Lenovo, the world’s largest personal computers manufacturer, was hit by the market slowdown, which has also affected major electronic giants around the world.
The company’s earnings have been pulled down by acquisition and restructuring costs as well as weak sales of smartphones and personal computers (PCs).
Lenovo announced the results on Friday for its fourth fiscal quarter and full-year ended March 31, 2016. Though the company strengthened its core PC business, enhanced its cost structure and protected its profit, there were internal and external challenges that impacted revenue.
Total revenue was US$9.1 billion, down 19 per cent Y-o-Y, while annual revenue was US$44.9 billion, down 3 per cent Y-o-Y. At the same time, the largest restructuring program in Lenovo’s history delivered a better cost structure with US$690 million of savings in the second half of the year, sending fourth quarter PTI up 86 per cent Y-o-Y to US$193 million.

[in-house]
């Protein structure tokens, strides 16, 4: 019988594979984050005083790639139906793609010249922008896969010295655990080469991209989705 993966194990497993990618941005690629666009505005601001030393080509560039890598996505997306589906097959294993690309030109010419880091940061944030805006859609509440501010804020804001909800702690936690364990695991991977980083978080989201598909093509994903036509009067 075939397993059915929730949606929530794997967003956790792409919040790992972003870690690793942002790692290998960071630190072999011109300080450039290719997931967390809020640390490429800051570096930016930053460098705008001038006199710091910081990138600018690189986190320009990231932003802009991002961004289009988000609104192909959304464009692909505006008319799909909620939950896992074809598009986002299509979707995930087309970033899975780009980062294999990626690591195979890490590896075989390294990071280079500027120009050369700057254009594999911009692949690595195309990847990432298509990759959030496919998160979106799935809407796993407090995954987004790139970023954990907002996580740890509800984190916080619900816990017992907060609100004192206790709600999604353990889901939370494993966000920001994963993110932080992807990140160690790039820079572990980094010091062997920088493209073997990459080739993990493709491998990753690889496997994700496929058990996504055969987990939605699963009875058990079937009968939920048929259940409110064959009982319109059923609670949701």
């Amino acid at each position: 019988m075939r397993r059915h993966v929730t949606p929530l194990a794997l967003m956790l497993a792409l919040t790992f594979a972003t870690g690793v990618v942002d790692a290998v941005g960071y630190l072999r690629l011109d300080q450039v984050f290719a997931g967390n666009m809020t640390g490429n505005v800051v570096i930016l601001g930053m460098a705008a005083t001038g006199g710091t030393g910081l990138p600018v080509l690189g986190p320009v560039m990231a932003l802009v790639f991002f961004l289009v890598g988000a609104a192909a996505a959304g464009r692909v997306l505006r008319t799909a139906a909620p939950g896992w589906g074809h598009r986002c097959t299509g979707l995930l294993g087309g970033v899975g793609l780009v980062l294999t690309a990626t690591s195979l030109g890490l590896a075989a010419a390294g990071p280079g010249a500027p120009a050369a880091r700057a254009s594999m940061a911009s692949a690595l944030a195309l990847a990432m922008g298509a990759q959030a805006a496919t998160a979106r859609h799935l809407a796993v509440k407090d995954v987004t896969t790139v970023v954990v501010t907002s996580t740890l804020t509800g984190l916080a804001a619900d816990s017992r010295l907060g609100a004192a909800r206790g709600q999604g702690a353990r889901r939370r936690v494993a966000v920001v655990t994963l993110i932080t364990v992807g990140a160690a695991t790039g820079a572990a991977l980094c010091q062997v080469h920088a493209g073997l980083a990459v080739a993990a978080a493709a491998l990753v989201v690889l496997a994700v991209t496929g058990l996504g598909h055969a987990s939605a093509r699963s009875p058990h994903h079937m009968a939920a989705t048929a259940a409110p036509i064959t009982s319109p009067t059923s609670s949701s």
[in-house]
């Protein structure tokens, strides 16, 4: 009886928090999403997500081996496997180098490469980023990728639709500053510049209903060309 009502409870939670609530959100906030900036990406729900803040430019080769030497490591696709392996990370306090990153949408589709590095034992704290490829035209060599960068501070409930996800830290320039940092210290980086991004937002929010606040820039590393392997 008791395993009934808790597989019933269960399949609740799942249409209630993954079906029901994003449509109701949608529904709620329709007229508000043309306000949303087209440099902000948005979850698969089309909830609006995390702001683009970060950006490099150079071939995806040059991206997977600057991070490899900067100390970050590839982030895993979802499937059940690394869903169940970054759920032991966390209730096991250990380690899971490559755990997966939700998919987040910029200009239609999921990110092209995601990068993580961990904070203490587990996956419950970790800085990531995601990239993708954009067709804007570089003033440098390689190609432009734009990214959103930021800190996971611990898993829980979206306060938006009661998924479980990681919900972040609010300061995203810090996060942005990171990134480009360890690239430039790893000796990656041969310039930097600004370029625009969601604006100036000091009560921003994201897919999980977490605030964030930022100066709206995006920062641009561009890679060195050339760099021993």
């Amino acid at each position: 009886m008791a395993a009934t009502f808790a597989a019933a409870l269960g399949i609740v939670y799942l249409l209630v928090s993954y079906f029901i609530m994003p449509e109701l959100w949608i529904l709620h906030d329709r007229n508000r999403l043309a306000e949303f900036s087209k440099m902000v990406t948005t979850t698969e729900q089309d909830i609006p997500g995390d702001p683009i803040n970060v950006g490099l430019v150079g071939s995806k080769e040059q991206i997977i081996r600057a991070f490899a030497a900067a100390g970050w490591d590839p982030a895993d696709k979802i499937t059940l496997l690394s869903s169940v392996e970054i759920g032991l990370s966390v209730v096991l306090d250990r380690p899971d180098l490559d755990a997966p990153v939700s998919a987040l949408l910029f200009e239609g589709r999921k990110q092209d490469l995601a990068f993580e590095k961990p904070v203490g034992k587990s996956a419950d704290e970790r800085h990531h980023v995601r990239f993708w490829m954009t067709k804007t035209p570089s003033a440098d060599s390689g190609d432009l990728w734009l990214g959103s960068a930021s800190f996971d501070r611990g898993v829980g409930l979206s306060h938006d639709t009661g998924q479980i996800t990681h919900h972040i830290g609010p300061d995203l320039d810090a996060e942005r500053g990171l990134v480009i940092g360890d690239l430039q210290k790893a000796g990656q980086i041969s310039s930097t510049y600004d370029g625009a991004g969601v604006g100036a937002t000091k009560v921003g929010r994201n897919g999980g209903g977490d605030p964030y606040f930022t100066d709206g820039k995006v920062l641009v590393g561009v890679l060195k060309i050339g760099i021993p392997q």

Annual loss before tax was US$277 million. Fourth quarter net income was up 80 per cent Y-o-Y to US$180 million, while full year net loss was US$128 million, even after US$330 million in non-cash M&A related accounting charges.
The results come as Lenovo curbs its reliance on the slowing PC industry in favour of smartphones and servers. It said profit was pulled down by costs of multi-billion dollar acquisitions in 2014 — for the Motorola handset division of Google and low-end server arm of International Business Machines.
The China Story
According to a report in Reuters, Lenovo is planning a listing in China with an aim to raise value for shareholders. Lenovo will be among the growing number of Chinese companies, as restrictions on capital flows in and out of China demand locally-listed stocks.
But the company suffered a major setback in China, where its mobile phone shipments declined 85 percent in the fourth quarter. However, it reported a $2.3 billion in revenue in the fiscal quarter, which made up 26 per cent of the company’s worldwide revenue. Lenovo’s global mobile business forged an incredible growth outside China.
Out of 66.1 million smartphone shipments in the full year, 51 million were shipped internationally. The overall mobile business group (MBG) sales, which includes, mobile phones, Android tablets and smart TVs, was $1.7 billion and Motorola’s smartphone shipments contributed $1 billion.